Portraits for the People at Sketchy Miami

Sketchy Miami is out for your face. This pen and paper project was launched earlier this year by Beached Miami, a website which self-describes as "Miami's top independent culture blog."

To meet their goal of sketching every person in Miami, people are encouraged to send their photos to the site and both artists and those who fancy themselves as such whip up a likeness that's uploaded to the web. Last night Sketchy hosted their second event where artists and subjects met face to face for some "artistic" action. (See the full slideshow here.)

The whole affair went down at the Bakehouse Art Complex, which provides artists with affordable studio exhibition spaces. Those sketching and etching -- yes, one lady carved portraits out of wood -- were set up along the weaving hallways of the residence. Artists both volunteered themselves or were asked to participate.

Alan Gutierrez acted as a sketcher at the first affair. He said, "Sketchy parties provide a way for typical non-art goers to become engaged with the artistic community at a more direct level." Though many of the artists appeared to have talent, much of the party was reminiscent of what the Wynwood Art Walk has become since food trucks moved in: more about commerce than about creating or participating in a veritable arts community. (Read our "July Art Walk: More of a Chore Than an Event.")

During the first event, those sitting for portraits were charged $30 and the money went to the artists.  Portraits were sold for $30 each with half going to artist, while the other used to support Sketchy Miami. Sketchy Packages were available for $10 and included pizza from Joey's, Honest Tea, a set of Sketchy Miami post cards, and a glass of wine and a $2 discount at O Cinema's midnight screening of Troll Hunter following the party.

For those of us without $10 to our name, it was a crowded maze of faces and for the most part, a family affair. The crowd wasn't your typical art kid, downtown crowd, it was more of a kid-kid crowd. Those who attended were an usual mix of children, people just entering adulthood, ladies who look like they work in PR, older folks, your next door neighbor, and normal twenty-somethings. The place was busy, and filled with dazed looks, smiles, and snapping cameras.

The big question about all this is... why? What's the point of this endeavor? The Sketchy website notes that it "seeks to facilitate this relationship between thousands of local artists and residents" through the "intimate" gesture of allowing someone to draw one's face, noting Miami's diversity.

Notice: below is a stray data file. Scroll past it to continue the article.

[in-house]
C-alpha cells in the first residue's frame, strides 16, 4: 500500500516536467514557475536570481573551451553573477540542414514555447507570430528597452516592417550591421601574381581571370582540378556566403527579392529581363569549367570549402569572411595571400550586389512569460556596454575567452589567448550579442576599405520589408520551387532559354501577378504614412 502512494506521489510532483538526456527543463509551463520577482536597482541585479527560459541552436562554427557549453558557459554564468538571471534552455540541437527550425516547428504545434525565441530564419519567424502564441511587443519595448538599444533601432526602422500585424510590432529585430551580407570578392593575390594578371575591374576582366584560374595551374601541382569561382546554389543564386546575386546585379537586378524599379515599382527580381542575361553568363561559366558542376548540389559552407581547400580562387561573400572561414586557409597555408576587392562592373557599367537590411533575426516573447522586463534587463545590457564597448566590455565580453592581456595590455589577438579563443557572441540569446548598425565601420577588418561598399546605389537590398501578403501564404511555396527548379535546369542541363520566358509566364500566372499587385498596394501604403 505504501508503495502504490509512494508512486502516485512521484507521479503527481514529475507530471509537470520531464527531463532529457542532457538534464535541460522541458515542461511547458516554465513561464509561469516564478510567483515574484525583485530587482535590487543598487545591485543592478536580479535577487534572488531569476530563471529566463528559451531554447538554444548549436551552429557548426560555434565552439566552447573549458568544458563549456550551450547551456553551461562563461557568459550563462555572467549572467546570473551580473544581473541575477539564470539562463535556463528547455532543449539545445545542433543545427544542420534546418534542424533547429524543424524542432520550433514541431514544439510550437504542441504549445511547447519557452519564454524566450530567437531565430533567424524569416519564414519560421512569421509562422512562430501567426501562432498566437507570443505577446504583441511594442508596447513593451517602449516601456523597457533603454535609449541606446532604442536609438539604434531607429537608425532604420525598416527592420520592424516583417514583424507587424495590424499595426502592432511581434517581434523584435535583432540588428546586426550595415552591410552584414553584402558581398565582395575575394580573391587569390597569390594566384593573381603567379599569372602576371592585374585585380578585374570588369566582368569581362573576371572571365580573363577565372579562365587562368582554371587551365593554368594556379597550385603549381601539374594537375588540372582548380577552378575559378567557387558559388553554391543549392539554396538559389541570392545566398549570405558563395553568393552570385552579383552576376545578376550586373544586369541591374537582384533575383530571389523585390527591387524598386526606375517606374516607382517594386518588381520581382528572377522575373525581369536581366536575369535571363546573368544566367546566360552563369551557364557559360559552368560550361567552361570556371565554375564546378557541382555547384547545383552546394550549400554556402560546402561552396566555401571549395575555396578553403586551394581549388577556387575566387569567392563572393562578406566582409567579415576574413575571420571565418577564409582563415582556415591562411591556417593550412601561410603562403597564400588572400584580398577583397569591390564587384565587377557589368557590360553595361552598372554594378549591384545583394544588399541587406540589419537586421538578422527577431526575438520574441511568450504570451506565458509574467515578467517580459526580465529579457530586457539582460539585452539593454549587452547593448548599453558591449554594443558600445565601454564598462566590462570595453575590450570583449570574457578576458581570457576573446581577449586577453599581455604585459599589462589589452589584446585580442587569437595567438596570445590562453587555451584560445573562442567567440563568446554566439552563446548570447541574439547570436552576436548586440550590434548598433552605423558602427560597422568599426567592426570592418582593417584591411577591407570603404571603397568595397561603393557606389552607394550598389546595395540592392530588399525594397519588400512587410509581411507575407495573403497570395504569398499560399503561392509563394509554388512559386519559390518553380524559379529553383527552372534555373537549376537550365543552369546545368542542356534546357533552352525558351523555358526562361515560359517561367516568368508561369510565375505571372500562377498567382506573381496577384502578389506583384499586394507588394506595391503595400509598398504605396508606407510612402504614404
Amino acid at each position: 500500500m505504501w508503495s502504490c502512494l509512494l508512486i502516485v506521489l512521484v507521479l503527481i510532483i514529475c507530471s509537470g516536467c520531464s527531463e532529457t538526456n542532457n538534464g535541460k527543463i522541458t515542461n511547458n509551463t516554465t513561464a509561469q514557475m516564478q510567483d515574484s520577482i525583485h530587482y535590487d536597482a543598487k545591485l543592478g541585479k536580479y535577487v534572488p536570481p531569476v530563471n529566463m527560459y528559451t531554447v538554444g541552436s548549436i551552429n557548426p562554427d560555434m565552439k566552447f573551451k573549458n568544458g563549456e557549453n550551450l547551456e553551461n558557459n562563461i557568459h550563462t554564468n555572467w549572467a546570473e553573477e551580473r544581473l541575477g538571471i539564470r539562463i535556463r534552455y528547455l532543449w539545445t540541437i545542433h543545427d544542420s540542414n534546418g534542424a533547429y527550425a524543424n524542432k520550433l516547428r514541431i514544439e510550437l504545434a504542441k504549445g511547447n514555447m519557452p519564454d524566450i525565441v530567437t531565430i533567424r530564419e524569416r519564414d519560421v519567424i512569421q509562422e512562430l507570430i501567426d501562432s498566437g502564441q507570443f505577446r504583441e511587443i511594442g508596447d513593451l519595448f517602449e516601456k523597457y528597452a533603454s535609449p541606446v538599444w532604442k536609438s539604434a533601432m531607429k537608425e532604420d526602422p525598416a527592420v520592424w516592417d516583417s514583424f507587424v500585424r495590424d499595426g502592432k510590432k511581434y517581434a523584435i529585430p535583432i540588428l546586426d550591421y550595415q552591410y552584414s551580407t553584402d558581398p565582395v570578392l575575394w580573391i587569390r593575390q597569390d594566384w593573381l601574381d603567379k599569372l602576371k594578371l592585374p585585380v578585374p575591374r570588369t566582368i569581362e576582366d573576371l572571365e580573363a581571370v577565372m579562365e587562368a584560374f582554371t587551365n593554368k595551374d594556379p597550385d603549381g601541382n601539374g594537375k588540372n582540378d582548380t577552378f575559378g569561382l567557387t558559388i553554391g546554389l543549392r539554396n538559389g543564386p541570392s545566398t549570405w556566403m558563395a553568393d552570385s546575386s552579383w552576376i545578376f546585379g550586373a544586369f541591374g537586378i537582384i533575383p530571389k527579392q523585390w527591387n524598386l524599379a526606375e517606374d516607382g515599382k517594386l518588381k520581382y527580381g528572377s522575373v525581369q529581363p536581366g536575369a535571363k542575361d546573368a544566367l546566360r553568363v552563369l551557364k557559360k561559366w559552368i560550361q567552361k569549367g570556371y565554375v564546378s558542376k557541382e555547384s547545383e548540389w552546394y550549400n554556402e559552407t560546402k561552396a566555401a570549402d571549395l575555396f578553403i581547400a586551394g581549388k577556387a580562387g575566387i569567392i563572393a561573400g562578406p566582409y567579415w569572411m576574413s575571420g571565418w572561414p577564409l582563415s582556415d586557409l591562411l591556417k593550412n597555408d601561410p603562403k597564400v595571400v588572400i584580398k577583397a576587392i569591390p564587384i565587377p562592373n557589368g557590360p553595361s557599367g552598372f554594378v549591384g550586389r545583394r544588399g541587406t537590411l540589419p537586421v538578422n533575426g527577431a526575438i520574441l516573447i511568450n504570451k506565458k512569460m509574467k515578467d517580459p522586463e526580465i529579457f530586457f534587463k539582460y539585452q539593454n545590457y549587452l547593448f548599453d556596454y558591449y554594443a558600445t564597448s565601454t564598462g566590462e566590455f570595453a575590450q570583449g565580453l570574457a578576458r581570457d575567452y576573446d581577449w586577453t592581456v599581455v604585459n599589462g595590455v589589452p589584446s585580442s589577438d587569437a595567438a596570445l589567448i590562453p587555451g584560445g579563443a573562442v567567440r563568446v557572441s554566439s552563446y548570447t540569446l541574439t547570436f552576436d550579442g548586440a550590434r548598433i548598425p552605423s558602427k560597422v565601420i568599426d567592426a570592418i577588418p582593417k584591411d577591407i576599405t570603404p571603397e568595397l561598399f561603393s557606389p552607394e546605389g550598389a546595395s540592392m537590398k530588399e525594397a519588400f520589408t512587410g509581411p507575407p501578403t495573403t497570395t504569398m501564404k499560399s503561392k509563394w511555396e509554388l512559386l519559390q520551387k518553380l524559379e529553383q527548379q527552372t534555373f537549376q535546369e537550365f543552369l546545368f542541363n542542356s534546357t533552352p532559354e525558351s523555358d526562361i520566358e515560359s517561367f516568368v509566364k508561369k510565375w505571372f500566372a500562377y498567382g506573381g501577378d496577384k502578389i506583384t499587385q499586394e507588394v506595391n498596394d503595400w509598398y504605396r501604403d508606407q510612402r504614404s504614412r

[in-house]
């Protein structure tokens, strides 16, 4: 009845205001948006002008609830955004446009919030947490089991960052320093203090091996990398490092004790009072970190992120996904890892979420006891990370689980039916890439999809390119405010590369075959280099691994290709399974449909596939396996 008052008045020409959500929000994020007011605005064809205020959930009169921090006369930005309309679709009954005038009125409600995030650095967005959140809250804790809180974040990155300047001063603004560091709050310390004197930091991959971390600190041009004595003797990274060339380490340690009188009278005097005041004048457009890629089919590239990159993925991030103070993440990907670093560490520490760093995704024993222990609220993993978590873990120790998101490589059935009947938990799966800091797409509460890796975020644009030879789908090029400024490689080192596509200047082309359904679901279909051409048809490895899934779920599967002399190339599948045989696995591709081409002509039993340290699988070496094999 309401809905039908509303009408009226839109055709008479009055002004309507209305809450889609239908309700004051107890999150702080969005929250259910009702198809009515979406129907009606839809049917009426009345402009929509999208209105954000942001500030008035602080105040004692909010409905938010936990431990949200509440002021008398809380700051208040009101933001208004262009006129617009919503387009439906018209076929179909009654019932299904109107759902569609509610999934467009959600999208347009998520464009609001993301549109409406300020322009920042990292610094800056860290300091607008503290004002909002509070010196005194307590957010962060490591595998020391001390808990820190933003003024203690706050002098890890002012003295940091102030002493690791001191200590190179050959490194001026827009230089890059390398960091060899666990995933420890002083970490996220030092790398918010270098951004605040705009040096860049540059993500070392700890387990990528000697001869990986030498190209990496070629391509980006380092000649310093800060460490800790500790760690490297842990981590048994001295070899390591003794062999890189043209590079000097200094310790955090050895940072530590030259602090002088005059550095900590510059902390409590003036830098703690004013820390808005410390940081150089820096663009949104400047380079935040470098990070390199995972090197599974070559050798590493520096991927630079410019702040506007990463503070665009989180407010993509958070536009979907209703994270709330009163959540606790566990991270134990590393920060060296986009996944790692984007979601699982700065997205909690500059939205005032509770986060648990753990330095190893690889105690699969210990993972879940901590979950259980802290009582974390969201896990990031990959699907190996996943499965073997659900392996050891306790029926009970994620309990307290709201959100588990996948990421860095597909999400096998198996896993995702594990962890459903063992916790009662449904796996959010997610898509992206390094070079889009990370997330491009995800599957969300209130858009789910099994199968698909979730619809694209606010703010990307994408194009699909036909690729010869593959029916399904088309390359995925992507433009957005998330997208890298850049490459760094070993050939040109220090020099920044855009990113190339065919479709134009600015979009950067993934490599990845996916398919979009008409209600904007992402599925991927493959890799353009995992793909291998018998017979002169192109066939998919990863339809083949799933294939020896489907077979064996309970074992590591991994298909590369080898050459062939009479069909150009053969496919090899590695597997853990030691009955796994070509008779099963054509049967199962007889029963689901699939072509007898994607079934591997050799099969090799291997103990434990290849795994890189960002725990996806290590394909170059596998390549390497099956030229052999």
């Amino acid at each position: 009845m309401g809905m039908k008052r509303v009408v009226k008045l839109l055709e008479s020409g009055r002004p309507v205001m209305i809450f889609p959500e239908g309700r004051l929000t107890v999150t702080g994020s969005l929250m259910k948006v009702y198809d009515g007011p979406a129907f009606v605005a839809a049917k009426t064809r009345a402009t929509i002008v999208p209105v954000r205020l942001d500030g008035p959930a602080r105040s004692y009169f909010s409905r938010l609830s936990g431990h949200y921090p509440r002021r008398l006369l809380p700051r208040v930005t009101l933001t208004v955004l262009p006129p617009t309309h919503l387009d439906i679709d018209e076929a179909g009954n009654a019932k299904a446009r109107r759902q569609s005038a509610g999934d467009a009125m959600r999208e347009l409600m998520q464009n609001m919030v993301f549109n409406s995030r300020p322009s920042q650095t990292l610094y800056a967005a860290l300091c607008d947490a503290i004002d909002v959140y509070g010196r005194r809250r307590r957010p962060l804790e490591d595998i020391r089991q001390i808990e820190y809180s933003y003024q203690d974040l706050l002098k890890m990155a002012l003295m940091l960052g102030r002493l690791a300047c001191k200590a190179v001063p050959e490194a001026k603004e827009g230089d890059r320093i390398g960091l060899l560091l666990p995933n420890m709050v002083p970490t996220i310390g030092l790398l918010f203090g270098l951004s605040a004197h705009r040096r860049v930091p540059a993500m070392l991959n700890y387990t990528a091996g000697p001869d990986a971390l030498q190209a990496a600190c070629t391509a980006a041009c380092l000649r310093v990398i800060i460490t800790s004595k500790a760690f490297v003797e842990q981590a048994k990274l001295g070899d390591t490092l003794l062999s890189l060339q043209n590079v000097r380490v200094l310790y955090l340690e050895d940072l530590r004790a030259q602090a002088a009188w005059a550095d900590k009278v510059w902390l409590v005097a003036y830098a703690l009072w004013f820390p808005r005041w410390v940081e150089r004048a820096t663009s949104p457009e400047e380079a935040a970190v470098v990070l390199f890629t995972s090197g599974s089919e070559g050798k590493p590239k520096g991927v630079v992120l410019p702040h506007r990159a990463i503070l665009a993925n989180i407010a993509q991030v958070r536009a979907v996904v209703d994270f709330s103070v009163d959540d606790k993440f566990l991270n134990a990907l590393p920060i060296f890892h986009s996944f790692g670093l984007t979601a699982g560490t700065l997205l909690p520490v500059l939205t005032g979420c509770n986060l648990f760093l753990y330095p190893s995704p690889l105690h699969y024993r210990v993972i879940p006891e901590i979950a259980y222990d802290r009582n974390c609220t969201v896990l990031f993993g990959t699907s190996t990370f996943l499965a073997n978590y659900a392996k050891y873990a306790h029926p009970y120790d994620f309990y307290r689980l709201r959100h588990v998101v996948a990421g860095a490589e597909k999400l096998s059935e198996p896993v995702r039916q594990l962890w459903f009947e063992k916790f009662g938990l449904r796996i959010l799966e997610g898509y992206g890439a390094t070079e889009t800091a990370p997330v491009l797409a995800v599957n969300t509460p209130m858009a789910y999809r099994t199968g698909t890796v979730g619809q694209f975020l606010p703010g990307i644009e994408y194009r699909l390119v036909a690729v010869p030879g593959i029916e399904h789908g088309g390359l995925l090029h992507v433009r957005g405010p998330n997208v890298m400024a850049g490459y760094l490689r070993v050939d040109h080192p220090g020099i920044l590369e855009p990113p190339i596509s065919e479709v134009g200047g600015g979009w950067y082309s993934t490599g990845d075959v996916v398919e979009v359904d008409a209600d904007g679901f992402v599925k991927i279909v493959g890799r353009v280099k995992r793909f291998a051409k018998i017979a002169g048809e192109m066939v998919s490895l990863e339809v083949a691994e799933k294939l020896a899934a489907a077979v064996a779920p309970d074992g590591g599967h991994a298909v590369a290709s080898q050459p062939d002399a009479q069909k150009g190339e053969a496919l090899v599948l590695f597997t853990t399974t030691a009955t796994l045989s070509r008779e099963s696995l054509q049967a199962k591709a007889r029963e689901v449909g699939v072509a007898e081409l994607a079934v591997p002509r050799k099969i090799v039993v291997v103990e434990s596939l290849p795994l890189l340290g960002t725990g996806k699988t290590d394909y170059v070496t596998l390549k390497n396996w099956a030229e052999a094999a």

Certainly, it's a good excuse for a promotional event. It can, like Alan said, introduce people not regularly involved in the arts to an artistic experience -- but so does the Coconut Grove Arts Festival. For the "top independent culture blog," it didn't speak much for Miami's growing independent arts culture. The kind of art that was being made was for fun, not for truly expanding perspectives or to critically or intellectually address anything in the world.

It's a solid marketing idea and was well executed. People participating enjoyed having their portraits drawn. It made them feel special, and that, in and of itself, is nice. People with a few bucks in their pockets looking for a place to spend it felt part of a community. Certainly, that's good for artist studios like at the Bakehouse, which with its out of the way location, can always use an increase in foot traffic.

The pretty girls collecting money didn't hurt in attracting people to participate, and though some of the DJs weren't all that spectacular, they got Hottpants who is definitely a dance master. While Sketchy Miami hosts a genial event, if the goal is to bring busy, working, "normal" people in contact with artists, it could be a little more ambitious in introducing people to high concept art. Miami not only likes a party, but it also likes a challenge.

While it is a successful interactive venture, it might be improved by adding a conceptual component, even by having a bigger purpose for being. Honesty being the best policy, Miami will never be a top cultural city if this is the best in culture that we have to offer.

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